Join The MMA


Contact Us

About Us



Erected in 1999, this monument honors those who died in the 1857 Mountain Meadows Massacre in Utah


Mountain Meadows is a National Historic Landmark
 This site is also on the National Historic Register


1999 Grave Site Memorial
Mountain Meadows, Utah

The Original
Stone Cairn

Virtual Tour of 1999 Monument

Plaques At 1999 Monument Site


                                  History Of The Grave Sites

1857: The Arkansas Emigrants buried the bodies of ten men killed during the five-day siege somewhere within the circled wagons of the encampment located west of the current (1999) monument in the valley.

1859: Brevet Major James H. Carleton, commanding some eighty soldiers of the First Dragoons from Fort Tejon, California, gathered scattered bones representing the partial remains of thirty-six of the emigrants, interred them near the wagon camp, and erected a stone cairn at the site. The STONE CAIRN was topped with a cedar cross and a small granite marker was set against the north side of the cairn and dated 20 May 1859. (Before Carleton’s arrival, Captains Reuben T. Campbell and Charles Brewer along with 207 men from Camp Floyd, Utah, collected and buried the remains of twenty-six emigrants in three different graves on the west side of the California Road about one and one-half miles north of the original encampment. Brewer reported that “the remains of [an additional] 18 were buried in one grave, 12 in another and 6 in another. Most of the Arkansas Emigrants died at various locations northeast of the 1859 memorial.)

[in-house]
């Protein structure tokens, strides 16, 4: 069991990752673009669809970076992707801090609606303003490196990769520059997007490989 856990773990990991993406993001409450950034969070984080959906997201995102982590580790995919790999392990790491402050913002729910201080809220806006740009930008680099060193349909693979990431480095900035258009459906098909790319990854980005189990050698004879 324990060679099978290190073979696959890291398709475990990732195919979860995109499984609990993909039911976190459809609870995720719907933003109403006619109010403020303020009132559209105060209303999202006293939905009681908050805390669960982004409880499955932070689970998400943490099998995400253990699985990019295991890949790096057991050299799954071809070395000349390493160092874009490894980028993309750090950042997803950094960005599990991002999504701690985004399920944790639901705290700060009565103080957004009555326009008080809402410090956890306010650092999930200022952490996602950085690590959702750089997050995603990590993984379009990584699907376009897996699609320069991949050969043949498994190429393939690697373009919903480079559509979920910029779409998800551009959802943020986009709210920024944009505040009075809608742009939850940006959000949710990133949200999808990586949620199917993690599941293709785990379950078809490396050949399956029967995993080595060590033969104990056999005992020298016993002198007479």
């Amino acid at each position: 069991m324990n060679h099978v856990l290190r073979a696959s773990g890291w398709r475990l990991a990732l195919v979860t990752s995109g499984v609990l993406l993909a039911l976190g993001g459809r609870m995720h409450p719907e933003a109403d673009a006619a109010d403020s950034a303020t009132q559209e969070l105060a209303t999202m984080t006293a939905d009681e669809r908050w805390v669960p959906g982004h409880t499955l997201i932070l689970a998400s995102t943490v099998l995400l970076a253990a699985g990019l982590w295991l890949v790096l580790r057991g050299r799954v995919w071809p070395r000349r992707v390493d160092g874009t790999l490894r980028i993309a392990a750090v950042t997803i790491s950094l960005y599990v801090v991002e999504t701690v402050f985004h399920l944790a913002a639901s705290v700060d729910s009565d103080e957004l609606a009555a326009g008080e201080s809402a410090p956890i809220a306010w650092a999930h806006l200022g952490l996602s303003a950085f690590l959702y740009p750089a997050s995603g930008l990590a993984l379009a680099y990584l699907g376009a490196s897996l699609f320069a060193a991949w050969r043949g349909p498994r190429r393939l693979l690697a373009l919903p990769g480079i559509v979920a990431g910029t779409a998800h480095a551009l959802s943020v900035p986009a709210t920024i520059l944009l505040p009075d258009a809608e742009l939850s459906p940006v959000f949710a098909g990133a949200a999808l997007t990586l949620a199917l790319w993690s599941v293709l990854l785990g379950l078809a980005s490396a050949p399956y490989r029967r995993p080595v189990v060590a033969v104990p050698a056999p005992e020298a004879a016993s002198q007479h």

1932: The Utah Trails and Landmarks Association built a protective stone wall around the 1859 grave site in September 1932, and installed a BRONZE MARKER. This Association’s president was George Albert Smith of the Quorum of the Twelve Apostles and later President of The Church of Jesus Christ of Latter-day Saints.   

1999: Under the direction of President Gordon B. Hinckley and with the cooperation of the Mountain Meadows Association and others, The Church of Jesus Christ of Latter Day Saints replaced the 1932 wall and installed the present Grave Site Memorial.

"In the course of preparing to put that new monument there, we made every effort in the [Mountain Meadows] Association to discover where the remains were because we knew that cairn had migrated a bit over the years -- farmers had knocked it down, vandals had carried off rocks and so forth. Brigham Young ordered it knocked down once according to Dudley Leavitt, he was there with a party in the 1860s and they came up to it and he ordered it destroyed."
Gene Sessions, Mountain Meadows Association

On August 3rd, 1999,  workers excavating for the wall around the new monument accidently uncovered the 1859 Carleton grave. On September 10th, 1999, the remains recovered from that grave were re-interred in a burial vault inside the new wall, along with some soil from Arkansas, during a private ceremony.

The monument was dedicated the following day, September 11, 1999.

The victims: The names of the Arkansas Emigrants who died on September 11th, 1857, along with the names of the children who survived and were returned to their relatives in 1859, are engraved on the 1990 Monument.

Videos Available From The MMA:

September 1999 Reburial Service Video

September 1999 Dedication of Rock Cairn Grave Site Video

1990 Monument

Men and Boys Memorial


Depositions/Journals ] Testimony ] SurvivorAccounts ] Newspapers ] Let Us Know Your Thoughts ] Letters ] Govt Reports ] Scientific Data ] Links ] Association Info ] In Memory Of ] Genealogy ] Family Links ] 1990 Monument ] [ 1999 Monument ] Men&BoysMemorial ] Visitor Info ] Membership ] Donations ] Photographs ] MMA_STORE ] Newsletters ] Videos ] JKFancher ] Flowers ] NHL ] IronCountyMilitia ] Quilt ]Home ] 1999 Dedication ]

© 1998-2014 Mountain Meadows Association. All rights reserved.